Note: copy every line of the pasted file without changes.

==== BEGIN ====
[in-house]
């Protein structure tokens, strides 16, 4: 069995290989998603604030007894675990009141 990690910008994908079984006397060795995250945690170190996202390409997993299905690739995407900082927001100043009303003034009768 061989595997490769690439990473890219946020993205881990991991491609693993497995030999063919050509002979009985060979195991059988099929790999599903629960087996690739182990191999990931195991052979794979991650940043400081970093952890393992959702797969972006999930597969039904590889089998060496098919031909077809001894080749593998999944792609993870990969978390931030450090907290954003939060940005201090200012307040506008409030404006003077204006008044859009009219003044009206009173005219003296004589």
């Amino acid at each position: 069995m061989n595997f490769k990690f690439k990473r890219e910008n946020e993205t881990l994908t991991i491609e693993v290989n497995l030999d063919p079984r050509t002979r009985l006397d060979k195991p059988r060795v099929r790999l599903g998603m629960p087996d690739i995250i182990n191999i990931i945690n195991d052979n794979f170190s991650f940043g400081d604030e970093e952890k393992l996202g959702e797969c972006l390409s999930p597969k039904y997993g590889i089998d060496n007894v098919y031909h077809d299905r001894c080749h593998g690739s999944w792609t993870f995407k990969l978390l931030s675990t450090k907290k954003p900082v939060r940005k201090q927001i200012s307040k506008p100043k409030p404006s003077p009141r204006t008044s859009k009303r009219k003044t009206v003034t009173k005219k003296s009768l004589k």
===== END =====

[in-house]
């Protein structure tokens, strides 16, 4: 069995290989998603604030007894675990009141 990690910008994908079984006397060795995250945690170190996202390409997993299905690739995407900082927001100043009303003034009768 061989595997490769690439990473890219946020993205881990991991491609693993497995030999063919050509002979009985060979195991059988099929790999599903629960087996690739182990191999990931195991052979794979991650940043400081970093952890393992959702797969972006999930597969039904590889089998060496098919031909077809001894080749593998999944792609993870990969978390931030450090907290954003939060940005201090200012307040506008409030404006003077204006008044859009009219003044009206009173005219003296004589």
């Amino acid at each position: 069995m061989n595997f490769k990690f690439k990473r890219e910008n946020e993205t881990l994908t991991i491609e693993v290989n497995l030999d063919p079984r050509t002979r009985l006397d060979k195991p059988r060795v099929r790999l599903g998603m629960p087996d690739i995250i182990n191999i990931i945690n195991d052979n794979f170190s991650f940043g400081d604030e970093e952890k393992l996202g959702e797969c972006l390409s999930p597969k039904y997993g590889i089998d060496n007894v098919y031909h077809d299905r001894c080749h593998g690739s999944w792609t993870f995407k990969l978390l931030s675990t450090k907290k954003p900082v939060r940005k201090q927001i200012s307040k506008p100043k409030p404006s003077p009141r204006t008044s859009k009303r009219k003044t009206v003034t009173k005219k003296s009768l004589k």